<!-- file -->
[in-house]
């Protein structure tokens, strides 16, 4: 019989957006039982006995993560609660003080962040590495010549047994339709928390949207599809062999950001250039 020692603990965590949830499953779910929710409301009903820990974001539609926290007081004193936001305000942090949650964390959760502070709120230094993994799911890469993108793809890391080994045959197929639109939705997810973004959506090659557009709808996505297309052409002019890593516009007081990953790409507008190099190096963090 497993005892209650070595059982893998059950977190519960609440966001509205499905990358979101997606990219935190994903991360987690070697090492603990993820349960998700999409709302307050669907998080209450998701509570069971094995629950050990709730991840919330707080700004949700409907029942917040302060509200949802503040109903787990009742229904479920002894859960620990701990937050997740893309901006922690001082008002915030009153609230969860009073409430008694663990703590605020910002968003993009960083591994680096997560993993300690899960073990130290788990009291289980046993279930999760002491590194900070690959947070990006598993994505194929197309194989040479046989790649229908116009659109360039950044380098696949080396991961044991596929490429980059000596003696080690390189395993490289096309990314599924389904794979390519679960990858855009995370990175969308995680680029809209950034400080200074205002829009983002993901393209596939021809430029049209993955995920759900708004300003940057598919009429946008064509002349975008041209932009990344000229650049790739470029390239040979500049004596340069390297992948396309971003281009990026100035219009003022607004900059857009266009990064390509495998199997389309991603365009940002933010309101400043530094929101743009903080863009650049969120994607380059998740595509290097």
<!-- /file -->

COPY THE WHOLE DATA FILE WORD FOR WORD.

[in-house]
């Protein structure tokens, strides 16, 4: 019989957006039982006995993560609660003080962040590495010549047994339709928390949207599809062999950001250039 020692603990965590949830499953779910929710409301009903820990974001539609926290007081004193936001305000942090949650964390959760502070709120230094993994799911890469993108793809890391080994045959197929639109939705997810973004959506090659557009709808996505297309052409002019890593516009007081990953790409507008190099190096963090 497993005892209650070595059982893998059950977190519960609440966001509205499905990358979101997606990219935190994903991360987690070697090492603990993820349960998700999409709302307050669907998080209450998701509570069971094995629950050990709730991840919330707080700004949700409907029942917040302060509200949802503040109903787990009742229904479920002894859960620990701990937050997740893309901006922690001082008002915030009153609230969860009073409430008694663990703590605020910002968003993009960083591994680096997560993993300690899960073990130290788990009291289980046993279930999760002491590194900070690959947070990006598993994505194929197309194989040479046989790649229908116009659109360039950044380098696949080396991961044991596929490429980059000596003696080690390189395993490289096309990314599924389904794979390519679960990858855009995370990175969308995680680029809209950034400080200074205002829009983002993901393209596939021809430029049209993955995920759900708004300003940057598919009429946008064509002349975008041209932009990344000229650049790739470029390239040979500049004596340069390297992948396309971003281009990026100035219009003022607004900059857009266009990064390509495998199997389309991603365009940002933010309101400043530094929101743009903080863009650049969120994607380059998740595509290097």